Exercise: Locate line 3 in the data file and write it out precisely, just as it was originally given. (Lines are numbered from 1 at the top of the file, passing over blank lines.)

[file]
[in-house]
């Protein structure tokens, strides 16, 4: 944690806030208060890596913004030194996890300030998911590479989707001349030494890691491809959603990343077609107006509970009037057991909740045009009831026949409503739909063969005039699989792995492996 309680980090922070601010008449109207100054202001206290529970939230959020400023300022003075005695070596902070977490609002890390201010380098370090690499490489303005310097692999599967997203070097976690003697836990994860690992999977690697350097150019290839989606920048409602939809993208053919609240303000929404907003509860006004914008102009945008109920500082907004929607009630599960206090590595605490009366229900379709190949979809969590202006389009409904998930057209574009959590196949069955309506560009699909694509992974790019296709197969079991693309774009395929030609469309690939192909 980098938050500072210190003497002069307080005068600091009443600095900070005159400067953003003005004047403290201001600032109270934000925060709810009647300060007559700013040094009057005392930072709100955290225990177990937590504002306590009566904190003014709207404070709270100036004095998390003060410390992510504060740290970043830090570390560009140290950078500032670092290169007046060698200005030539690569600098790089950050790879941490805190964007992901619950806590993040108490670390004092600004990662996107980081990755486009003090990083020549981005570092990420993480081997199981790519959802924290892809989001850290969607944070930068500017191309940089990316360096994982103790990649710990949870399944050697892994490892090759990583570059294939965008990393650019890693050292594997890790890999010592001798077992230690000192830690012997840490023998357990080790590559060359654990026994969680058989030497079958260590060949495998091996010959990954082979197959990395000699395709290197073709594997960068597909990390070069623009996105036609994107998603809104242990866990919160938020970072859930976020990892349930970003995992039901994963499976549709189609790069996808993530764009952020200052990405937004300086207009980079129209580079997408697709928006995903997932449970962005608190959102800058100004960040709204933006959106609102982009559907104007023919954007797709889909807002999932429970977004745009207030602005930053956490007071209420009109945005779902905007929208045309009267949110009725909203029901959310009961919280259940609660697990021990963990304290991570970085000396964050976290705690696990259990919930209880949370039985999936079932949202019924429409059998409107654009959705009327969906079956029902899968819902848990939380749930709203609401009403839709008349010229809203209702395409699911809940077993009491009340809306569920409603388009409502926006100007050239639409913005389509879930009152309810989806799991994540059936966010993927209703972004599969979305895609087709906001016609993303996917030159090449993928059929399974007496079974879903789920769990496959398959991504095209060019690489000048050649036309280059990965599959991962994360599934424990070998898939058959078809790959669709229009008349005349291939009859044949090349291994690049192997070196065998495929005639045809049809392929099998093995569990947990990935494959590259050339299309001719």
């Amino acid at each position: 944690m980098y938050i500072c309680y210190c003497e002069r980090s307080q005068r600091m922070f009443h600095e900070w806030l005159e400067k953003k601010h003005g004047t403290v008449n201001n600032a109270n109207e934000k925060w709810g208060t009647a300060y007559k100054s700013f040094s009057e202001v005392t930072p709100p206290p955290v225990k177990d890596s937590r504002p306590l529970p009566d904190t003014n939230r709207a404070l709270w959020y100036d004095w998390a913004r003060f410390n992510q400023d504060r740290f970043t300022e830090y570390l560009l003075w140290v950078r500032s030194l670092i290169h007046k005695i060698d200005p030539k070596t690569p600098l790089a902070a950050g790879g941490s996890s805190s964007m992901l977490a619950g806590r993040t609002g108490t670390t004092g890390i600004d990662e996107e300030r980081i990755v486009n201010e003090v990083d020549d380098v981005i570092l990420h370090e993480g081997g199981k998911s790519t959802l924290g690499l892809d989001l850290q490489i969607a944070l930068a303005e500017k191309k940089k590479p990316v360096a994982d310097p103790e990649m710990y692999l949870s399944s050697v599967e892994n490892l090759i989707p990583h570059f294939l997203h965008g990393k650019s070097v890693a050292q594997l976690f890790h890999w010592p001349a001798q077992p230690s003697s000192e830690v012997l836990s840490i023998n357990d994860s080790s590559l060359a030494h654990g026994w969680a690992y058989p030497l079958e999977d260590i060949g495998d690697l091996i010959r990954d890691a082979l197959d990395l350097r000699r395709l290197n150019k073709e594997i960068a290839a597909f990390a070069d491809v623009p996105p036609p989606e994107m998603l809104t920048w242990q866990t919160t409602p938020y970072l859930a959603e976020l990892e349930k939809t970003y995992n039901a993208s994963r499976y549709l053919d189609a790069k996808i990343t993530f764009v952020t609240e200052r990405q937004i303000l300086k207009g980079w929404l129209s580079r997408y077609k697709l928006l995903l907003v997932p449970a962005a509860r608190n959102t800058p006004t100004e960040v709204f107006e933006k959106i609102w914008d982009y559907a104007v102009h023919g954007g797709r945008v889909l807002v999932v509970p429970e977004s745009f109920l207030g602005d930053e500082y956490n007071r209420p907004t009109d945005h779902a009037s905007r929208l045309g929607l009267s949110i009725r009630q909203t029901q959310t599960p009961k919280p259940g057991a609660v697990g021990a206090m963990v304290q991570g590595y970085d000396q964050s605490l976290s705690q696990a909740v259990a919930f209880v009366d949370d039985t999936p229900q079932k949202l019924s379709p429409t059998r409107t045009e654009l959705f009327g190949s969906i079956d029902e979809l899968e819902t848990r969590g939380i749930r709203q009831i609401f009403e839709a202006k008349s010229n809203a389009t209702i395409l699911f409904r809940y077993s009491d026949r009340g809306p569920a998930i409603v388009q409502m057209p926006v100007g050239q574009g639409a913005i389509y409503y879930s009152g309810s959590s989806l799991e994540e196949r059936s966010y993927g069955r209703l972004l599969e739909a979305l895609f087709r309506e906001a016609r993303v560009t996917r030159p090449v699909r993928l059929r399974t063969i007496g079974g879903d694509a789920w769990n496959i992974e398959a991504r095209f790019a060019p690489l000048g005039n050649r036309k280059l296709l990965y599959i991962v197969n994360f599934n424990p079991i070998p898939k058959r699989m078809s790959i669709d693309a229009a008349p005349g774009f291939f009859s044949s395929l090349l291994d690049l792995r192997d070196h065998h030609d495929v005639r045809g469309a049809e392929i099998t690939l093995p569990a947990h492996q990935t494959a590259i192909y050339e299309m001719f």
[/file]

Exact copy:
């Amino acid at each position: 944690m980098y938050i500072c309680y210190c003497e002069r980090s307080q005068r600091m922070f009443h600095e900070w806030l005159e400067k953003k601010h003005g004047t403290v008449n201001n600032a109270n109207e934000k925060w709810g208060t009647a300060y007559k100054s700013f040094s009057e202001v005392t930072p709100p206290p955290v225990k177990d890596s937590r504002p306590l529970p009566d904190t003014n939230r709207a404070l709270w959020y100036d004095w998390a913004r003060f410390n992510q400023d504060r740290f970043t300022e830090y570390l560009l003075w140290v950078r500032s030194l670092i290169h007046k005695i060698d200005p030539k070596t690569p600098l790089a902070a950050g790879g941490s996890s805190s964007m992901l977490a619950g806590r993040t609002g108490t670390t004092g890390i600004d990662e996107e300030r980081i990755v486009n201010e003090v990083d020549d380098v981005i570092l990420h370090e993480g081997g199981k998911s790519t959802l924290g690499l892809d989001l850290q490489i969607a944070l930068a303005e500017k191309k940089k590479p990316v360096a994982d310097p103790e990649m710990y692999l949870s399944s050697v599967e892994n490892l090759i989707p990583h570059f294939l997203h965008g990393k650019s070097v890693a050292q594997l976690f890790h890999w010592p001349a001798q077992p230690s003697s000192e830690v012997l836990s840490i023998n357990d994860s080790s590559l060359a030494h654990g026994w969680a690992y058989p030497l079958e999977d260590i060949g495998d690697l091996i010959r990954d890691a082979l197959d990395l350097r000699r395709l290197n150019k073709e594997i960068a290839a597909f990390a070069d491809v623009p996105p036609p989606e994107m998603l809104t920048w242990q866990t919160t409602p938020y970072l859930a959603e976020l990892e349930k939809t970003y995992n039901a993208s994963r499976y549709l053919d189609a790069k996808i990343t993530f764009v952020t609240e200052r990405q937004i303000l300086k207009g980079w929404l129209s580079r997408y077609k697709l928006l995903l907003v997932p449970a962005a509860r608190n959102t800058p006004t100004e960040v709204f107006e933006k959106i609102w914008d982009y559907a104007v102009h023919g954007g797709r945008v889909l807002v999932v509970p429970e977004s745009f109920l207030g602005d930053e500082y956490n007071r209420p907004t009109d945005h779902a009037s905007r929208l045309g929607l009267s949110i009725r009630q909203t029901q959310t599960p009961k919280p259940g057991a609660v697990g021990a206090m963990v304290q991570g590595y970085d000396q964050s605490l976290s705690q696990a909740v259990a919930f209880v009366d949370d039985t999936p229900q079932k949202l019924s379709p429409t059998r409107t045009e654009l959705f009327g190949s969906i079956d029902e979809l899968e819902t848990r969590g939380i749930r709203q009831i609401f009403e839709a202006k008349s010229n809203a389009t209702i395409l699911f409904r809940y077993s009491d026949r009340g809306p569920a998930i409603v388009q409502m057209p926006v100007g050239q574009g639409a913005i389509y409503y879930s009152g309810s959590s989806l799991e994540e196949r059936s966010y993927g069955r209703l972004l599969e739909a979305l895609f087709r309506e906001a016609r993303v560009t996917r030159p090449v699909r993928l059929r399974t063969i007496g079974g879903d694509a789920w769990n496959i992974e398959a991504r095209f790019a060019p690489l000048g005039n050649r036309k280059l296709l990965y599959i991962v197969n994360f599934n424990p079991i070998p898939k058959r699989m078809s790959i669709d693309a229009a008349p005349g774009f291939f009859s044949s395929l090349l291994d690049l792995r192997d070196h065998h030609d495929v005639r045809g469309a049809e392929i099998t690939l093995p569990a947990h492996q990935t494959a590259i192909y050339e299309m001719f």